Insulin Discovery Centenary

Part of the debate – in the Scottish Parliament on 1st September 2021.

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Photo of Sandesh Gulhane Sandesh Gulhane Conservative

I thank Emma Harper for bringing the debate to the chamber. I declare an interest as a practising doctor, as noted in my entry in the register of members’ interests.

We have heard about insulin and its invention from other members, so instead of going back to that, I will answer a simple question: what is insulin, and why is it important? Just behind the stomach sits an organ called the pancreas. In a healthy person, it makes insulin in response to blood sugar levels. The insulin drops the levels of blood glucose and drives it into the cells, giving them energy. People who have type 1 diabetes unfortunately cannot produce insulin because their own immune system is attacking and destroying the cells that produce insulin in the pancreas. Type 1 diabetes is an autoimmune condition, and there is nothing that patients can do about contracting it. We have incredible new insulin delivery methods that can improve people’s lives, but not everyone has access to them. I urge the Scottish Government to look at that, as was mentioned earlier.

However, type 1 diabetes accounts for less than 10 per cent of the story. Type 2 diabetes presents a huge and growing concern in Scotland and around the world. In Scotland, the number of new cases has been growing year on year, with the majority among those aged over 40.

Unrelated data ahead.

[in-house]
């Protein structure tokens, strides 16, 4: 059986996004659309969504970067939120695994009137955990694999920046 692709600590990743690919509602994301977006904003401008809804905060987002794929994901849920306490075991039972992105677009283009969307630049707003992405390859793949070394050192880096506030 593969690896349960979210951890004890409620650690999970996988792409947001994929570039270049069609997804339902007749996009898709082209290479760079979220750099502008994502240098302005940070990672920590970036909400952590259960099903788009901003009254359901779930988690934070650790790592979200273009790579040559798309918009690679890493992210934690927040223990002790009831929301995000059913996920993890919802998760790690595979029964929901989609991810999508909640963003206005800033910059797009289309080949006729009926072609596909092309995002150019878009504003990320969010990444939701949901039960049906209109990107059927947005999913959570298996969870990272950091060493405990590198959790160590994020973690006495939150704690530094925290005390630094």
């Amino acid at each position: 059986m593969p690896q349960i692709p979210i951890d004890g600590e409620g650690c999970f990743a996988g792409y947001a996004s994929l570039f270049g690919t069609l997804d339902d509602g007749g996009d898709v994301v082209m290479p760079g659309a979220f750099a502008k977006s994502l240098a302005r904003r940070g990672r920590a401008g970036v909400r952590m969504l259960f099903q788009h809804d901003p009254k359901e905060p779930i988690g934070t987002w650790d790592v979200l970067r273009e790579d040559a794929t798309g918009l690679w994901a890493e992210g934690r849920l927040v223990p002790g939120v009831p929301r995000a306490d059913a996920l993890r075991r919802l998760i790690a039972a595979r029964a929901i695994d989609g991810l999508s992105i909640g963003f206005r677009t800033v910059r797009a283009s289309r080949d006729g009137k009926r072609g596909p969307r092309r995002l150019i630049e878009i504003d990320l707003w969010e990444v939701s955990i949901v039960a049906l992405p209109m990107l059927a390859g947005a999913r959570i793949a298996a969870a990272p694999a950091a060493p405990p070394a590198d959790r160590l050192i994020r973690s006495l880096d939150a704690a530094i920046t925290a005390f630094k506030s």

Diabetes is a huge problem for us in the national health service. It accounts for 10 per cent of the entire NHS budget. Of that money, 80 per cent—8 per cent of the entire NHS budget—is spent on dealing with complications of diabetes such as loss of sight, loss of feeling, heart attacks and strokes. Diabetes also affects our black and Asian communities far more, with large numbers of people in those communities going completely undiagnosed.

We need to prevent people from contracting type 2 diabetes, so I have been working hard to get people active. I visited the Woodland Trust in Dumbarton, which provides an incredible area for our families to explore. I also visited the RSPB’s site close to Bearsden, where people with anxiety can be referred; it also provides wonderful areas for exploration and even picnics.

I am also a paths champion for Ramblers to encourage the upkeep of paths so that we can enjoy the countryside. By doing that, I hope to promote simple activity and mindfulness to get Scotland moving, especially with such amazing nature on our doorstep. I have met representatives from supermarkets to promote healthy eating and healthy, rather than unhealthy, foods.